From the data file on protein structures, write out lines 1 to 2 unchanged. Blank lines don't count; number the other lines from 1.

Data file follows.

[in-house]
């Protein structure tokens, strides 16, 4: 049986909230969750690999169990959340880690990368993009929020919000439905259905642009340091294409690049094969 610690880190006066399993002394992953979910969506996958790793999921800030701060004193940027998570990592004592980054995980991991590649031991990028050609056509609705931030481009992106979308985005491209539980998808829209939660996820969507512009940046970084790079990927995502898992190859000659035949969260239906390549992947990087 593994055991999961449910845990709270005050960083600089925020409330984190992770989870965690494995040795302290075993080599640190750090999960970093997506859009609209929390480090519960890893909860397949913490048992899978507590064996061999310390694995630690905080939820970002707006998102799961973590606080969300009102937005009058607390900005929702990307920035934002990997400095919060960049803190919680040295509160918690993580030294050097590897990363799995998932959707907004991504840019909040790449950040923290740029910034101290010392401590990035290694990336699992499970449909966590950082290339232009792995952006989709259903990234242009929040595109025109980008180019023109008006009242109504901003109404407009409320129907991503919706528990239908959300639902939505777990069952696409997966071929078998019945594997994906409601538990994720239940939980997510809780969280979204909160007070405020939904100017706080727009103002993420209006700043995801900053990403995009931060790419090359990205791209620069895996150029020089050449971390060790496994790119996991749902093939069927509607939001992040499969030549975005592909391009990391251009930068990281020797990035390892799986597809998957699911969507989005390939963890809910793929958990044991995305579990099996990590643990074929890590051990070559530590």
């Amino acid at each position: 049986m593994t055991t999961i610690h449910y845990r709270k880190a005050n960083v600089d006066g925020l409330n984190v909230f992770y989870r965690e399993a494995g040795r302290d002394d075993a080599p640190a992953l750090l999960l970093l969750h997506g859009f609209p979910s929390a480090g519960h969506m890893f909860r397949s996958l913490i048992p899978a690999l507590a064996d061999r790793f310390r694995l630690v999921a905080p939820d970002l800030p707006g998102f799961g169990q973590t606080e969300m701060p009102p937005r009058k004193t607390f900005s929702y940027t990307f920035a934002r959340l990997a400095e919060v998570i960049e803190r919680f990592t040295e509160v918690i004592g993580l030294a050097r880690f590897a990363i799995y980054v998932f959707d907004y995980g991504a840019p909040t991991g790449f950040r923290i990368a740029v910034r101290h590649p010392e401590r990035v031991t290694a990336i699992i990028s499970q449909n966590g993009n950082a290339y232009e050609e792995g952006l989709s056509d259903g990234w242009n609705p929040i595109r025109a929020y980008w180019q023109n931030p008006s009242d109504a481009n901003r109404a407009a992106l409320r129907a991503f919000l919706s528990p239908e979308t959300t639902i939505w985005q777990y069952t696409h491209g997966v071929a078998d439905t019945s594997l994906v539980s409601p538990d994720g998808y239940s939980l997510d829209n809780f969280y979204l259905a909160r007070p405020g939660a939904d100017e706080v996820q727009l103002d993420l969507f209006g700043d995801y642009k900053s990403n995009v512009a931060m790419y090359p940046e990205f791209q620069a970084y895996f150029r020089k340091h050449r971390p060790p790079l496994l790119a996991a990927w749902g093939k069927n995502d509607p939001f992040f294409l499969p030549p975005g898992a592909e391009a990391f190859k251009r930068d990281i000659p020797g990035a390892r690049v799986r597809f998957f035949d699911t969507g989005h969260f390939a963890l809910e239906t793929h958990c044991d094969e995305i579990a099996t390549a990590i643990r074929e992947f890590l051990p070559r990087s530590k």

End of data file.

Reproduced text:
[in-house]
């Protein structure tokens, strides 16, 4: 049986909230969750690999169990959340880690990368993009929020919000439905259905642009340091294409690049094969 610690880190006066399993002394992953979910969506996958790793999921800030701060004193940027998570990592004592980054995980991991590649031991990028050609056509609705931030481009992106979308985005491209539980998808829209939660996820969507512009940046970084790079990927995502898992190859000659035949969260239906390549992947990087 593994055991999961449910845990709270005050960083600089925020409330984190992770989870965690494995040795302290075993080599640190750090999960970093997506859009609209929390480090519960890893909860397949913490048992899978507590064996061999310390694995630690905080939820970002707006998102799961973590606080969300009102937005009058607390900005929702990307920035934002990997400095919060960049803190919680040295509160918690993580030294050097590897990363799995998932959707907004991504840019909040790449950040923290740029910034101290010392401590990035290694990336699992499970449909966590950082290339232009792995952006989709259903990234242009929040595109025109980008180019023109008006009242109504901003109404407009409320129907991503919706528990239908959300639902939505777990069952696409997966071929078998019945594997994906409601538990994720239940939980997510809780969280979204909160007070405020939904100017706080727009103002993420209006700043995801900053990403995009931060790419090359990205791209620069895996150029020089050449971390060790496994790119996991749902093939069927509607939001992040499969030549975005592909391009990391251009930068990281020797990035390892799986597809998957699911969507989005390939963890809910793929958990044991995305579990099996990590643990074929890590051990070559530590």